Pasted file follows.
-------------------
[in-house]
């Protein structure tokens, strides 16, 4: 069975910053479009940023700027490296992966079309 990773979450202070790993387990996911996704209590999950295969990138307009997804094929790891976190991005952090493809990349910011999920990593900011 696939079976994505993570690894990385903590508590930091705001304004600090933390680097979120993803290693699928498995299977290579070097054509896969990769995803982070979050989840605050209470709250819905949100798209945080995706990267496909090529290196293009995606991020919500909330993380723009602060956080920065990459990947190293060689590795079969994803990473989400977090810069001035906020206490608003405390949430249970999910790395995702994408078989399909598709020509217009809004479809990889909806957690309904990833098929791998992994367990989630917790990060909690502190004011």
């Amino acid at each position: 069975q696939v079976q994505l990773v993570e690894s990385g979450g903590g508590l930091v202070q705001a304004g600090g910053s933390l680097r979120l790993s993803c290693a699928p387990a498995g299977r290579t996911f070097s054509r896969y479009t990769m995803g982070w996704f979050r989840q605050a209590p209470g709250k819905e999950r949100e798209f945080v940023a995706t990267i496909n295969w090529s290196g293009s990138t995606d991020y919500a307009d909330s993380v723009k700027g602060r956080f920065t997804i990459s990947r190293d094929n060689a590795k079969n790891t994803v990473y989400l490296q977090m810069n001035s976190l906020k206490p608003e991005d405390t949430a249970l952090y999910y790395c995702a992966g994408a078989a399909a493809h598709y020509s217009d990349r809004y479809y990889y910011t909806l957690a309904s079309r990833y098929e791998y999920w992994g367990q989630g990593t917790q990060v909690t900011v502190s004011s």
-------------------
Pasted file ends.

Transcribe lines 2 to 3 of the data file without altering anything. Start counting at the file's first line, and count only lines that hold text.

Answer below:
């Protein structure tokens, strides 16, 4: 069975910053479009940023700027490296992966079309 990773979450202070790993387990996911996704209590999950295969990138307009997804094929790891976190991005952090493809990349910011999920990593900011 696939079976994505993570690894990385903590508590930091705001304004600090933390680097979120993803290693699928498995299977290579070097054509896969990769995803982070979050989840605050209470709250819905949100798209945080995706990267496909090529290196293009995606991020919500909330993380723009602060956080920065990459990947190293060689590795079969994803990473989400977090810069001035906020206490608003405390949430249970999910790395995702994408078989399909598709020509217009809004479809990889909806957690309904990833098929791998992994367990989630917790990060909690502190004011």
């Amino acid at each position: 069975q696939v079976q994505l990773v993570e690894s990385g979450g903590g508590l930091v202070q705001a304004g600090g910053s933390l680097r979120l790993s993803c290693a699928p387990a498995g299977r290579t996911f070097s054509r896969y479009t990769m995803g982070w996704f979050r989840q605050a209590p209470g709250k819905e999950r949100e798209f945080v940023a995706t990267i496909n295969w090529s290196g293009s990138t995606d991020y919500a307009d909330s993380v723009k700027g602060r956080f920065t997804i990459s990947r190293d094929n060689a590795k079969n790891t994803v990473y989400l490296q977090m810069n001035s976190l906020k206490p608003e991005d405390t949430a249970l952090y999910y790395c995702a992966g994408a078989a399909a493809h598709y020509s217009d990349r809004y479809y990889y910011t909806l957690a309904s079309r990833y098929e791998y999920w992994g367990q989630g990593t917790q990060v909690t900011v502190s004011s």